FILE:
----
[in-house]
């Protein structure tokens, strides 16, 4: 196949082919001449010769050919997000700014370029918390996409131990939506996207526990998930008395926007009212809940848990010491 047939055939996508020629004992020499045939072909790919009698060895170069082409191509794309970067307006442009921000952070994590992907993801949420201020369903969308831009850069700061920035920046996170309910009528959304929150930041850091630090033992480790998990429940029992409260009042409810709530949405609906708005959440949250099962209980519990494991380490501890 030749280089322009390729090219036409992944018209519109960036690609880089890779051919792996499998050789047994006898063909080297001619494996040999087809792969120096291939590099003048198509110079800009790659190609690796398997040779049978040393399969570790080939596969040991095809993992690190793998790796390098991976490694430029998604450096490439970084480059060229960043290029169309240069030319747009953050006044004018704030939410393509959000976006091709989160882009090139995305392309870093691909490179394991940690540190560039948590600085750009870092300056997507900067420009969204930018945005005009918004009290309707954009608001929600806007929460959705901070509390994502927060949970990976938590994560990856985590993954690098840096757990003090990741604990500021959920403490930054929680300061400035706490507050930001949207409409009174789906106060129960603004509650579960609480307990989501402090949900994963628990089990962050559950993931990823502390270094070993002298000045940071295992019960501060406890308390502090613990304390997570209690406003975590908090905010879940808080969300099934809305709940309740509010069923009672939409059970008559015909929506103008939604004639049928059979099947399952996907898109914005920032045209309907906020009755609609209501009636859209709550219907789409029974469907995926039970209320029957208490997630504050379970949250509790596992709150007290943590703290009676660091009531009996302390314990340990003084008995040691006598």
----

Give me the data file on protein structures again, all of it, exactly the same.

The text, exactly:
[in-house]
């Protein structure tokens, strides 16, 4: 196949082919001449010769050919997000700014370029918390996409131990939506996207526990998930008395926007009212809940848990010491 047939055939996508020629004992020499045939072909790919009698060895170069082409191509794309970067307006442009921000952070994590992907993801949420201020369903969308831009850069700061920035920046996170309910009528959304929150930041850091630090033992480790998990429940029992409260009042409810709530949405609906708005959440949250099962209980519990494991380490501890 030749280089322009390729090219036409992944018209519109960036690609880089890779051919792996499998050789047994006898063909080297001619494996040999087809792969120096291939590099003048198509110079800009790659190609690796398997040779049978040393399969570790080939596969040991095809993992690190793998790796390098991976490694430029998604450096490439970084480059060229960043290029169309240069030319747009953050006044004018704030939410393509959000976006091709989160882009090139995305392309870093691909490179394991940690540190560039948590600085750009870092300056997507900067420009969204930018945005005009918004009290309707954009608001929600806007929460959705901070509390994502927060949970990976938590994560990856985590993954690098840096757990003090990741604990500021959920403490930054929680300061400035706490507050930001949207409409009174789906106060129960603004509650579960609480307990989501402090949900994963628990089990962050559950993931990823502390270094070993002298000045940071295992019960501060406890308390502090613990304390997570209690406003975590908090905010879940808080969300099934809305709940309740509010069923009672939409059970008559015909929506103008939604004639049928059979099947399952996907898109914005920032045209309907906020009755609609209501009636859209709550219907789409029974469907995926039970209320029957208490997630504050379970949250509790596992709150007290943590703290009676660091009531009996302390314990340990003084008995040691006598």